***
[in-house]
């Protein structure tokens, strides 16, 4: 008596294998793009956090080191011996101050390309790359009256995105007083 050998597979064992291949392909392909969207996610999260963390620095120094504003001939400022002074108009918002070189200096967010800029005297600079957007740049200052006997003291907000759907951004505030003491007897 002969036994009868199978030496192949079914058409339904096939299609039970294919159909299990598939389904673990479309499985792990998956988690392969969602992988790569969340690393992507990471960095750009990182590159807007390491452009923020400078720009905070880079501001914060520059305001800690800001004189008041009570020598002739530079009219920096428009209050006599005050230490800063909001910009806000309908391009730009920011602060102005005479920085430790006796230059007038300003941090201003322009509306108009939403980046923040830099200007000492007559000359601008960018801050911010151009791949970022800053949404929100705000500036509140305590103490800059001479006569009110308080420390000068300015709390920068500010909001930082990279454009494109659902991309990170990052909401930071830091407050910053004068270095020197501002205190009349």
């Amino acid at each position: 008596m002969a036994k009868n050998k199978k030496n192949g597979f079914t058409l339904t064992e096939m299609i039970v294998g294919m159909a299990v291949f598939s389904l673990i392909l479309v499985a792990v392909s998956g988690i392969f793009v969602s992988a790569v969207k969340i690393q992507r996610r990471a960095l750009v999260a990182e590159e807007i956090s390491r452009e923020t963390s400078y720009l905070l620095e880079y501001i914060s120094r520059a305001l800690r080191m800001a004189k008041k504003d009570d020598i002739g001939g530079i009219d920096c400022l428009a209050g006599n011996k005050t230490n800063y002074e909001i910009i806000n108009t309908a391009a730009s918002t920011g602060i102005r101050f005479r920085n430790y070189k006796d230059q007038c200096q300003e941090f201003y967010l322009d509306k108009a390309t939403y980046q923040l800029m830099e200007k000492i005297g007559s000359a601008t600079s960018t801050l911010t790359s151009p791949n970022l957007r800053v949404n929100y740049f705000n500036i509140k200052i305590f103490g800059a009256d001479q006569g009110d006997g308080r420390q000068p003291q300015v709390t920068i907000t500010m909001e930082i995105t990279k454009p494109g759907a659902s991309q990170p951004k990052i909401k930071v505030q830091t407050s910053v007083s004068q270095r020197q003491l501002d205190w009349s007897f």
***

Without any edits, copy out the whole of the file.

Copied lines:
[in-house]
């Protein structure tokens, strides 16, 4: 008596294998793009956090080191011996101050390309790359009256995105007083 050998597979064992291949392909392909969207996610999260963390620095120094504003001939400022002074108009918002070189200096967010800029005297600079957007740049200052006997003291907000759907951004505030003491007897 002969036994009868199978030496192949079914058409339904096939299609039970294919159909299990598939389904673990479309499985792990998956988690392969969602992988790569969340690393992507990471960095750009990182590159807007390491452009923020400078720009905070880079501001914060520059305001800690800001004189008041009570020598002739530079009219920096428009209050006599005050230490800063909001910009806000309908391009730009920011602060102005005479920085430790006796230059007038300003941090201003322009509306108009939403980046923040830099200007000492007559000359601008960018801050911010151009791949970022800053949404929100705000500036509140305590103490800059001479006569009110308080420390000068300015709390920068500010909001930082990279454009494109659902991309990170990052909401930071830091407050910053004068270095020197501002205190009349």
């Amino acid at each position: 008596m002969a036994k009868n050998k199978k030496n192949g597979f079914t058409l339904t064992e096939m299609i039970v294998g294919m159909a299990v291949f598939s389904l673990i392909l479309v499985a792990v392909s998956g988690i392969f793009v969602s992988a790569v969207k969340i690393q992507r996610r990471a960095l750009v999260a990182e590159e807007i956090s390491r452009e923020t963390s400078y720009l905070l620095e880079y501001i914060s120094r520059a305001l800690r080191m800001a004189k008041k504003d009570d020598i002739g001939g530079i009219d920096c400022l428009a209050g006599n011996k005050t230490n800063y002074e909001i910009i806000n108009t309908a391009a730009s918002t920011g602060i102005r101050f005479r920085n430790y070189k006796d230059q007038c200096q300003e941090f201003y967010l322009d509306k108009a390309t939403y980046q923040l800029m830099e200007k000492i005297g007559s000359a601008t600079s960018t801050l911010t790359s151009p791949n970022l957007r800053v949404n929100y740049f705000n500036i509140k200052i305590f103490g800059a009256d001479q006569g009110d006997g308080r420390q000068p003291q300015v709390t920068i907000t500010m909001e930082i995105t990279k454009p494109g759907a659902s991309q990170p951004k990052i909401k930071v505030q830091t407050s910053v007083s004068q270095r020197q003491l501002d205190w009349s007897f």